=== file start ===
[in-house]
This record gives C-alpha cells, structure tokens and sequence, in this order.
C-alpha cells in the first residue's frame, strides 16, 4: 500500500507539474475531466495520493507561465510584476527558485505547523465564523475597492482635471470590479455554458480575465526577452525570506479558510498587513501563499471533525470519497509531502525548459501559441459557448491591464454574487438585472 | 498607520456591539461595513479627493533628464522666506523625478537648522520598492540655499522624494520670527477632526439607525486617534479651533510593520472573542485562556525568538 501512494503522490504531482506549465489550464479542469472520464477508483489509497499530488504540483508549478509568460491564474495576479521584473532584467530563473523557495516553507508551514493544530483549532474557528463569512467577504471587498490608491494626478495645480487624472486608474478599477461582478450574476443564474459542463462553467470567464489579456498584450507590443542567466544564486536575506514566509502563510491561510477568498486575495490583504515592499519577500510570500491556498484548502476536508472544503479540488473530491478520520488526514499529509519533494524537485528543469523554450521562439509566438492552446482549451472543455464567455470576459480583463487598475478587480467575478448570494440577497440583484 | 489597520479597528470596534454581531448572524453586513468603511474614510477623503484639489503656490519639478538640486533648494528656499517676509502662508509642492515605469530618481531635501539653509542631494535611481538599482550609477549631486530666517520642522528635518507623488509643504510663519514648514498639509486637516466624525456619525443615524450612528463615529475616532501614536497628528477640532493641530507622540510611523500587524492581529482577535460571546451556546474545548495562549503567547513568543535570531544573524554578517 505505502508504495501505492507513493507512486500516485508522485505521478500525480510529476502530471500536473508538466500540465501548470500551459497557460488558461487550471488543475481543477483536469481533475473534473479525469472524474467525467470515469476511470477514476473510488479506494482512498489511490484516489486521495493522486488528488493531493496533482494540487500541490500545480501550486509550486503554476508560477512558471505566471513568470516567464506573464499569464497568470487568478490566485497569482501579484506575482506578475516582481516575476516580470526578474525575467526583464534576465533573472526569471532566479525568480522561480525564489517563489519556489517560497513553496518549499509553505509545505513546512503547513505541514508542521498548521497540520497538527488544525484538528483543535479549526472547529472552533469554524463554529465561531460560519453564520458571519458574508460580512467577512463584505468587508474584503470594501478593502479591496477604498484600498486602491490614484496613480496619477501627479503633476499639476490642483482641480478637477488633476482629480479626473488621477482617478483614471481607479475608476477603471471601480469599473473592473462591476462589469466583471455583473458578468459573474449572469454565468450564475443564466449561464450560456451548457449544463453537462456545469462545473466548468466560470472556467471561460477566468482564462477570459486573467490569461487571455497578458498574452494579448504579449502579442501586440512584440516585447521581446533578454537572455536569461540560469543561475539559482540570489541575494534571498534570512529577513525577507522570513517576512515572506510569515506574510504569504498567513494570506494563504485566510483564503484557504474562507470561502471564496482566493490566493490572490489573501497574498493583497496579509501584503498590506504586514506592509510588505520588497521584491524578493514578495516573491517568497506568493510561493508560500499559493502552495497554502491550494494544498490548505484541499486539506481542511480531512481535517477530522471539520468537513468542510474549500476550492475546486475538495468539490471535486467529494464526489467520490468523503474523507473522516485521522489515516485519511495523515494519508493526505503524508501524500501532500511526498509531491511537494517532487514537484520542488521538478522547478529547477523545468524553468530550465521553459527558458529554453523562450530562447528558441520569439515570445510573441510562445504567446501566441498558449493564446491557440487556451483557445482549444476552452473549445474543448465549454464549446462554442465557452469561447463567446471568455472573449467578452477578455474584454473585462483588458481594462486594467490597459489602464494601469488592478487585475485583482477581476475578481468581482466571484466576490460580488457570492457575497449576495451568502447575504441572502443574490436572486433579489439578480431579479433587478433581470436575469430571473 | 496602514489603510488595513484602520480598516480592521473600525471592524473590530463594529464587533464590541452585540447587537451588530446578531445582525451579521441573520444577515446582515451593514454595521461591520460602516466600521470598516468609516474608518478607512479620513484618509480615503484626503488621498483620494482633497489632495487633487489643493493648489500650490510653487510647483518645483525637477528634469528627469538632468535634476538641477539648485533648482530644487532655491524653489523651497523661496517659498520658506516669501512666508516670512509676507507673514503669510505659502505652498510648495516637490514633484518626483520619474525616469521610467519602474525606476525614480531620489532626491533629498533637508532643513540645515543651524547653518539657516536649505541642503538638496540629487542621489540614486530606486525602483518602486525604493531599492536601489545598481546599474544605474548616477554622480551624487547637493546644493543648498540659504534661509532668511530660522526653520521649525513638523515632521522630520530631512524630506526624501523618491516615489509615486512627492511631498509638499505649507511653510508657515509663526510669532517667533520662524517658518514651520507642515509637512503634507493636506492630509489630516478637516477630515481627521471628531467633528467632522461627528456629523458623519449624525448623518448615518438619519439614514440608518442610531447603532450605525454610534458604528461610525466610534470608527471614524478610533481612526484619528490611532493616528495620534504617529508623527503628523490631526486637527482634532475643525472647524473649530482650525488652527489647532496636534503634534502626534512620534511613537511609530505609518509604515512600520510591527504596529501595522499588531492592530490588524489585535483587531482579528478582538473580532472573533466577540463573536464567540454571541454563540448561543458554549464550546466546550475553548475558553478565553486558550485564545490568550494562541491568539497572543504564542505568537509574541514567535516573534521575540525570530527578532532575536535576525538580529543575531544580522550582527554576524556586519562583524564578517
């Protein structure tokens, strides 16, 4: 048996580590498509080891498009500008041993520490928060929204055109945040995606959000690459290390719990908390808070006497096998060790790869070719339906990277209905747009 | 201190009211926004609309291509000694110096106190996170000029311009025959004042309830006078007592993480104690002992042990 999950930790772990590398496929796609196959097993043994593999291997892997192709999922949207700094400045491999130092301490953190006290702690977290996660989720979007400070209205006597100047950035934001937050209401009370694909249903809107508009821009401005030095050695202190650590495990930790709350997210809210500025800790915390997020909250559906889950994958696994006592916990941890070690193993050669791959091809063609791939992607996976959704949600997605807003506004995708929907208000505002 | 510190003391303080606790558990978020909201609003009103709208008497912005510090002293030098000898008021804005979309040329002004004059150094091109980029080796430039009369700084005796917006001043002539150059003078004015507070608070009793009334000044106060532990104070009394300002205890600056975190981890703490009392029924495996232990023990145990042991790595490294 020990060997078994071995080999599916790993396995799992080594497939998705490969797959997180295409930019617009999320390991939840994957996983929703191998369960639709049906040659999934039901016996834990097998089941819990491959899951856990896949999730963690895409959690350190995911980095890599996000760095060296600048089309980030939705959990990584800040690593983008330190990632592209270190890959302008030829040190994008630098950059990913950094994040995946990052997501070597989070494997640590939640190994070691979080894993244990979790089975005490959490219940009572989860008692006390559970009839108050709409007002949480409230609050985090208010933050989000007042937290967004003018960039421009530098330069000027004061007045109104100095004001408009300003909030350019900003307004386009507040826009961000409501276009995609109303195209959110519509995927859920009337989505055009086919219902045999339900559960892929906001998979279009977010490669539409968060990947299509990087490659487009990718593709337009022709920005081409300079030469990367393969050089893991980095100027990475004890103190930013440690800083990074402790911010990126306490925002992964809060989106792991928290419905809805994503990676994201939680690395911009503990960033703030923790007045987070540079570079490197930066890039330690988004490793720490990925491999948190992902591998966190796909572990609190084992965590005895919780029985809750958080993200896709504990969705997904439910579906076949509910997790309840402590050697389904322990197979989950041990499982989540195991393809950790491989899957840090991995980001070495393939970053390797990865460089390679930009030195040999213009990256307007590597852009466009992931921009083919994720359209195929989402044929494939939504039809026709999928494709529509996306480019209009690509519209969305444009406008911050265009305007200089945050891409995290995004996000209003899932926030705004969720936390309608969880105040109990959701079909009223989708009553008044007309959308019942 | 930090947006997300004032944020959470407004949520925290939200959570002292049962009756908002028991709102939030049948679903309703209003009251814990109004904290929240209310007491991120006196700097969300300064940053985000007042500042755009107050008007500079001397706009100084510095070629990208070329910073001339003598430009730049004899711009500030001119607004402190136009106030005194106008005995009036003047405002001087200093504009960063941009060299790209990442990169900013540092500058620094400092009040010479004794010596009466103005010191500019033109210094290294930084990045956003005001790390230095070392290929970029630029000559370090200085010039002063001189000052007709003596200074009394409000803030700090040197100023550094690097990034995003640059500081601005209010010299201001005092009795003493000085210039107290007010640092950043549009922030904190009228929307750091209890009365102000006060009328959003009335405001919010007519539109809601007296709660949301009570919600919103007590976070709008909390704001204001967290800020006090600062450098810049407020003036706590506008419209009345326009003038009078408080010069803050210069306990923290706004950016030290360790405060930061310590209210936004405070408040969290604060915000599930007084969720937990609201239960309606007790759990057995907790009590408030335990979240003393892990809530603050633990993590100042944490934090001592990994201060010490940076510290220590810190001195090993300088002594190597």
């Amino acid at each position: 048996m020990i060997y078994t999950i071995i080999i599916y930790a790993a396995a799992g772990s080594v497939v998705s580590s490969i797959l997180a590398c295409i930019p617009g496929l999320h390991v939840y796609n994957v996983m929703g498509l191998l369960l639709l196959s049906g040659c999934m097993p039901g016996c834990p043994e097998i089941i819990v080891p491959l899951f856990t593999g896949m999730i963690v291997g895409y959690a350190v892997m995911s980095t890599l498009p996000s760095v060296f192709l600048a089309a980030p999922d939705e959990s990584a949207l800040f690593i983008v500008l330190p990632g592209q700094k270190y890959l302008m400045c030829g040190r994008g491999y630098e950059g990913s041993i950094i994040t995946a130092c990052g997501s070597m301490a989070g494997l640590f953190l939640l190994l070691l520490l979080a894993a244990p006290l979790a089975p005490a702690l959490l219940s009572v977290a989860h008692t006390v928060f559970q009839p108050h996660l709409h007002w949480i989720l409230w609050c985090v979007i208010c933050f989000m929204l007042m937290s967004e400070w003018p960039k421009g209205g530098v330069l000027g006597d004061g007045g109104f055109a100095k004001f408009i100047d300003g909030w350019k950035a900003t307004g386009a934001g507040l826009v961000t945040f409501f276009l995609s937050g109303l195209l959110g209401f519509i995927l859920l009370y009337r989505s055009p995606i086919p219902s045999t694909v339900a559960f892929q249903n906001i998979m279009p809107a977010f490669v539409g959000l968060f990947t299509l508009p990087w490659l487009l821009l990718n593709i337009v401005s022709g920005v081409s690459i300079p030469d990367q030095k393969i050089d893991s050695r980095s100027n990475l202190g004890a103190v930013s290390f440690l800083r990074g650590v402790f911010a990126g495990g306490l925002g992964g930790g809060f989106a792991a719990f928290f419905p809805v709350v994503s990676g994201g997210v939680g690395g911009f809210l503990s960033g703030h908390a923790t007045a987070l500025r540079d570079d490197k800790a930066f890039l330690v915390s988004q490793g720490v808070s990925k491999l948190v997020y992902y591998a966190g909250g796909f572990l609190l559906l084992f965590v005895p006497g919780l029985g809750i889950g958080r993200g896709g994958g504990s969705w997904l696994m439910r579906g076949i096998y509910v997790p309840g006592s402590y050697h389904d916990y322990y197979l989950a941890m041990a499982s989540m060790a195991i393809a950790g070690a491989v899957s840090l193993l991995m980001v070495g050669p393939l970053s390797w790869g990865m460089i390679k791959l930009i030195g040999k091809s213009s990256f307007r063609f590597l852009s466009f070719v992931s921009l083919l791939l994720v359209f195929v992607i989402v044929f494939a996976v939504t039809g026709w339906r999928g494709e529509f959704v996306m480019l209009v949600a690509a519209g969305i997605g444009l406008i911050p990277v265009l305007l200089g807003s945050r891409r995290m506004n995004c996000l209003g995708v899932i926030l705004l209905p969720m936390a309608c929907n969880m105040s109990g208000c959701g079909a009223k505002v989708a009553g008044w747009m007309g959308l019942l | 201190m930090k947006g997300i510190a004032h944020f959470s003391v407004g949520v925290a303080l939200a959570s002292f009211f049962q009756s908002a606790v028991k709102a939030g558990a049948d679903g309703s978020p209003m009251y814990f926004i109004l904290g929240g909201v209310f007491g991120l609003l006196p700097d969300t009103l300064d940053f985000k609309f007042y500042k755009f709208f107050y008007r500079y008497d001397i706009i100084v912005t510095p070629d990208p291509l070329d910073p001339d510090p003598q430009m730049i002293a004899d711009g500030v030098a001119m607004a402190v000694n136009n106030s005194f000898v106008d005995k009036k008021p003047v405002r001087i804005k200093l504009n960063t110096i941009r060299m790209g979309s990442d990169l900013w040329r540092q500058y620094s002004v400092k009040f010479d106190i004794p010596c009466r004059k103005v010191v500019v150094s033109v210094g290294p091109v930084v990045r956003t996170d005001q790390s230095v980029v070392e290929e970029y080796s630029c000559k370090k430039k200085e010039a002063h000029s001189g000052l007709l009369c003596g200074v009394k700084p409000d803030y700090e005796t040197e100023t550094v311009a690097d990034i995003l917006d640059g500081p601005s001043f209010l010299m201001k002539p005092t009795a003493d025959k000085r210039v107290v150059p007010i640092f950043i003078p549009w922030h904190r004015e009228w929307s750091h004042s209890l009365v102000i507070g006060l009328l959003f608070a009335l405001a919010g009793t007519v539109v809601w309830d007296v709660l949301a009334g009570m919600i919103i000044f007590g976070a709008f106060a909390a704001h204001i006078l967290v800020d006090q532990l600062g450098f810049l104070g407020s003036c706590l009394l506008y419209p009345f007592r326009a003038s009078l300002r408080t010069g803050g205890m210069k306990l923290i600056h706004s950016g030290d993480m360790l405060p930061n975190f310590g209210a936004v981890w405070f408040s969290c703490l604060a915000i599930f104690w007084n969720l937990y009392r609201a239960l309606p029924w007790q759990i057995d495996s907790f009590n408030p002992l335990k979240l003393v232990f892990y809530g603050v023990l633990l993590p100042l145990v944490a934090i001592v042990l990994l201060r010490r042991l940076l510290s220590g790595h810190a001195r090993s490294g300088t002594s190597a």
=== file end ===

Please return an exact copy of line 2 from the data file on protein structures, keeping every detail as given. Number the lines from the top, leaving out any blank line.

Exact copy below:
This record gives C-alpha cells, structure tokens and sequence, in this order.